Europe pay for Gallacher's error

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The Independent Online
TIM GLOVER

reports from Rochester, NY

When Bernhard Langer employed his grotesque putting stroke to roll in a putt of around 50 feet at the ninth, the 31st Ryder Cup was perfectly poised. Europe were five up in one match, one up in another, five down in one match and one down in the other. After the foursomes the score was 2-2 and it was Langer, with a considerably shorter putt, who levelled the match at the 18th.

However, in the afternoon's fourballs, traditionally a European strength, the United States took the series 3-1 to hold an overall lead of 5-3. Poor old Prince Andrew, a keen golfer, arrived just in time to witness several European defeats.

Afterwards Bernard Gallacher, Europe's captain, admitted that he had made a tactical error. Gallacher had to decide on his afternoon pairings by mid-day. At that point Langer and Per-Ulrik Johansson were three up. Gallacher, who was sitting next to Ian Woosnam, turned to the Welshman and said: "I'm sorry Ian, I think they would both want to go out again."

Gallacher, therefore, named Langer and Johansson for the fourballs. What he did not know at the time was that their match would go the full distance and that not only was it a marathon but they both got soaked to the skin. They only had half an hour to dry themselves before going back out into the rain and in the afternoon they were beaten 6 and 4 by Corey Pavin and Phil Mickelson.

"Had I been able to pick the pairings at the end of the foursomes I would have brought in Ian Woosnam and Philip Walton," Gallacher said. "The trouble is you have to name your pairs while the players are still out on the course. I have told the team that I made an error and that it was my fault."

Langer, who missed the putt that cost Europe the Cup at Kiawah Island in 1991, holed a four-footer yesterday morning to clinch a one-hole victory with rookie Johannson over the seasoned Americans, Curtis Strange and Ben Crenshaw. It was a seminal moment for Langer and Europe after Gallacher had seen Nick Faldo and Colin Montgomerie fall to an agonising defeat.

The Anglo-Scottish pair, one of Gallacher's top rated partnerships, were beaten by Pavin and Tom Lehman, losing at the 18th after mounting a great recovery. Faldo and Montgomerie lost the first three holes and were four down after five.

By the 13th they were all square and it was of paramount importance to Europe to take at least a half point from the match. That they failed to do so was a crushing anti-climax and Big Monty would have been entitled to remark to Faldo at the end: "That's another fine mess you've gotten me into."

The US won with a par four at the 18th. Pavin embraced Lehman and Lanny Wadkins, the captain, embraced both of them. "That was one hell of a shot," Wadkins said of Lehman's approach at the 18th. Faldo's, on the other hand, was a shot from hell.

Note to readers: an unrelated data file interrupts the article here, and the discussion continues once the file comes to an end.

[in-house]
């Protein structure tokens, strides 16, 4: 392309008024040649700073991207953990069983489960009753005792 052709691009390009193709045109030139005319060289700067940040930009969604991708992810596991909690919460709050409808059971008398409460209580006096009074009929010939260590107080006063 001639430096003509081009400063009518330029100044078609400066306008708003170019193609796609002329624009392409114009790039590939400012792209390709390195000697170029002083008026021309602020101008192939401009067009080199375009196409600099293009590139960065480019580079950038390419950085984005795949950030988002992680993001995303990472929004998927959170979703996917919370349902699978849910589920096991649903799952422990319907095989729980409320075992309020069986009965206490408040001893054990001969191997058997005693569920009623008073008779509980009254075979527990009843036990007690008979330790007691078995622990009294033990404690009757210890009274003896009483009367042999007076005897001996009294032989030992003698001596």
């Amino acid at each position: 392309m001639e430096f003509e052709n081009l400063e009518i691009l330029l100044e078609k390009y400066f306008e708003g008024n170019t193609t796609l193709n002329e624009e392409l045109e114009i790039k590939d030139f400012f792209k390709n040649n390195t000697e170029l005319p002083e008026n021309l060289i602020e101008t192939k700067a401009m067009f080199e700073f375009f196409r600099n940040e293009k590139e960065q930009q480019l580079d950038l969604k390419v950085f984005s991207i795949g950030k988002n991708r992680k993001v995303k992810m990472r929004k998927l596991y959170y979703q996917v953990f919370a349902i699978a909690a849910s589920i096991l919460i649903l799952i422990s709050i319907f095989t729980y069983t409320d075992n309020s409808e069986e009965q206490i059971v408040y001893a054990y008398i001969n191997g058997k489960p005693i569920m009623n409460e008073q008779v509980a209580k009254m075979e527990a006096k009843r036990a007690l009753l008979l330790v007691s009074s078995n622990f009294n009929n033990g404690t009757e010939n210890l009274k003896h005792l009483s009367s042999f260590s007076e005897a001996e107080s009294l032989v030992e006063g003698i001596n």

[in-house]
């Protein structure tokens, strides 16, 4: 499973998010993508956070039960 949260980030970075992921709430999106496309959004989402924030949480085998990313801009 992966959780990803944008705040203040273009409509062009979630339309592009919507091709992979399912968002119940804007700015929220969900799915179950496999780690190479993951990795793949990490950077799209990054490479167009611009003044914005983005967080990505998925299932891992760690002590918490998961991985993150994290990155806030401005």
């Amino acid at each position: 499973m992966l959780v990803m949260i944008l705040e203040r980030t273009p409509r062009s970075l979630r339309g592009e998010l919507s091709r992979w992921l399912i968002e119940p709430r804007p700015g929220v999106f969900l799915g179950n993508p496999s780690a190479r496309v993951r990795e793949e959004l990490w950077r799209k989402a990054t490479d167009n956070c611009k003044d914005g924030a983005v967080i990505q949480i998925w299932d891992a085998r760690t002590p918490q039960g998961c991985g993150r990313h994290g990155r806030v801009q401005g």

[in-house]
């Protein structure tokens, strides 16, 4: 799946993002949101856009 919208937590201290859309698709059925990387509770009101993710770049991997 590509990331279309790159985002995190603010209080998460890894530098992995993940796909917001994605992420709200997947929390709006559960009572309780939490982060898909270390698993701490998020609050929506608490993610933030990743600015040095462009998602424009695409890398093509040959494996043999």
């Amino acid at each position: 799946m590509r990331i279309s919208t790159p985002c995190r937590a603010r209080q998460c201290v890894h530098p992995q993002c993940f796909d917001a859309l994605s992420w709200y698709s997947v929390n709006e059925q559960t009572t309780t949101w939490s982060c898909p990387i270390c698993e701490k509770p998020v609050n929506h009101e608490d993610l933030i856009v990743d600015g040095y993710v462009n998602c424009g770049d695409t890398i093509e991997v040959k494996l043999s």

In the fourballs he and Monty were beaten again, this time by 3 and 2 against Davis Love and Fred Couples. The changes made at lunchtime by Wadkins were far more effective. He introduced four fresh players, mixing up all his fourballs whereas Bernard Gallacher stuck with three partnerships that played in the morning and all three were soundly beaten.

The only success Europe had in the afternoon came from the new pairing of Seve Ballesteros and David Gilford. "I just caddied for him," Ballesteros said. "David did all the work." Gilford was indeed impressive in a 4 and 3 victory over Brad Faxon and Peter Jacobsen. Whereas the US, at the end of the first day, had played all 12 members of their team, Europe had two on the bench, Ian Woosnam and Philip Walton. Woosnam is not completely satisfied with his form but there is no truth in the story that he asked Gallacher to be omitted.

Oak Hill soon became soak hill as torrential rain made the going heavy and slow. A sell-out crowd of 25,000 had to endure the most miserable conditions as, of course, did the players. As water began to settle on the greens, the ground staff got the squeegees out and this hampered the progress of the matches, particularly Langer's in the morning. A renowned slowcoach at the best of times, the German finally prevailed after 4 hours and 50 minutes.

The US posted the first point on the board when Love and Jeff Maggert defeated Mark James and Howard Clark 4 and 3. In eight foursomes matches James has lost seven; in five foursomes Clark has lost five.

Europe made it 1-1, Sam Torrance and Costantino Rocca beating Jay Haas and Couples 3 and 2. The American pair never recovered from an erratic start and by the time they had gone to the turn in 40 strokes they were four down. It was a marvellous result for Torrance and Rocca who did not contribute a point in the defeat at The Belfry two years ago. Originally Gallacher did not intend pairing the Scot with the Italian but he changed his mind on Thursday.

Before the start, Rocca, whose English is very limited, was asked if the language barrier would present him with a problem. After an interpreter had related the question Rocca replied: "No." After lunch the ageing Rocca and Torrance were trounced 6 and 5 by Maggert and an inspired Loren Roberts.

Last out in the morning, Langer and Johansson were never headed by Strange and Crenshaw but the Americans looked like snatching a half. Three down after 12 holes, they fought back to make it all square at the 17th.

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